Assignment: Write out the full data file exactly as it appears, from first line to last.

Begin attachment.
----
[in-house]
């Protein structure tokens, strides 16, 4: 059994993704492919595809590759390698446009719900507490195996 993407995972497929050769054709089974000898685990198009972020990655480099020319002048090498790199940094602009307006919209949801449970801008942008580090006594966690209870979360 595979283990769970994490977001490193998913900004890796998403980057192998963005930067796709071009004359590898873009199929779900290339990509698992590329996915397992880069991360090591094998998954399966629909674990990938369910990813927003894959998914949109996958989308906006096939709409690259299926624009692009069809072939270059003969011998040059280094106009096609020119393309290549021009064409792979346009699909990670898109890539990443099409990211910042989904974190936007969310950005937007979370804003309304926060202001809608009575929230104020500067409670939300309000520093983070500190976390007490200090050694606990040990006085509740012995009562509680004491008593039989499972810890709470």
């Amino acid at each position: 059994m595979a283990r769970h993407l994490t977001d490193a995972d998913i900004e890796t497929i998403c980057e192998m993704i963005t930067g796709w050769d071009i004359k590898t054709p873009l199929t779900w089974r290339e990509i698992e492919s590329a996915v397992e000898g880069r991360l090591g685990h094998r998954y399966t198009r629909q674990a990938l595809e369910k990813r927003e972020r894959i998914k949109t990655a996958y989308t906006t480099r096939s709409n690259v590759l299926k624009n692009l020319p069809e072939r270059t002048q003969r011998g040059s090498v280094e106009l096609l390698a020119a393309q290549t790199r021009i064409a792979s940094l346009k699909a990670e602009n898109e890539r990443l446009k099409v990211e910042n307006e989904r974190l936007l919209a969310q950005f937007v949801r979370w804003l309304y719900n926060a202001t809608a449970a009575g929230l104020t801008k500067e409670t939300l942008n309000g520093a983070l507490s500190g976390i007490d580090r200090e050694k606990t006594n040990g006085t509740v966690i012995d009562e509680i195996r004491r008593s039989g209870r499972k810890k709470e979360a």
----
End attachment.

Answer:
[in-house]
């Protein structure tokens, strides 16, 4: 059994993704492919595809590759390698446009719900507490195996 993407995972497929050769054709089974000898685990198009972020990655480099020319002048090498790199940094602009307006919209949801449970801008942008580090006594966690209870979360 595979283990769970994490977001490193998913900004890796998403980057192998963005930067796709071009004359590898873009199929779900290339990509698992590329996915397992880069991360090591094998998954399966629909674990990938369910990813927003894959998914949109996958989308906006096939709409690259299926624009692009069809072939270059003969011998040059280094106009096609020119393309290549021009064409792979346009699909990670898109890539990443099409990211910042989904974190936007969310950005937007979370804003309304926060202001809608009575929230104020500067409670939300309000520093983070500190976390007490200090050694606990040990006085509740012995009562509680004491008593039989499972810890709470």
């Amino acid at each position: 059994m595979a283990r769970h993407l994490t977001d490193a995972d998913i900004e890796t497929i998403c980057e192998m993704i963005t930067g796709w050769d071009i004359k590898t054709p873009l199929t779900w089974r290339e990509i698992e492919s590329a996915v397992e000898g880069r991360l090591g685990h094998r998954y399966t198009r629909q674990a990938l595809e369910k990813r927003e972020r894959i998914k949109t990655a996958y989308t906006t480099r096939s709409n690259v590759l299926k624009n692009l020319p069809e072939r270059t002048q003969r011998g040059s090498v280094e106009l096609l390698a020119a393309q290549t790199r021009i064409a792979s940094l346009k699909a990670e602009n898109e890539r990443l446009k099409v990211e910042n307006e989904r974190l936007l919209a969310q950005f937007v949801r979370w804003l309304y719900n926060a202001t809608a449970a009575g929230l104020t801008k500067e409670t939300l942008n309000g520093a983070l507490s500190g976390i007490d580090r200090e050694k606990t006594n040990g006085t509740v966690i012995d009562e509680i195996r004491r008593s039989g209870r499972k810890k709470e979360a």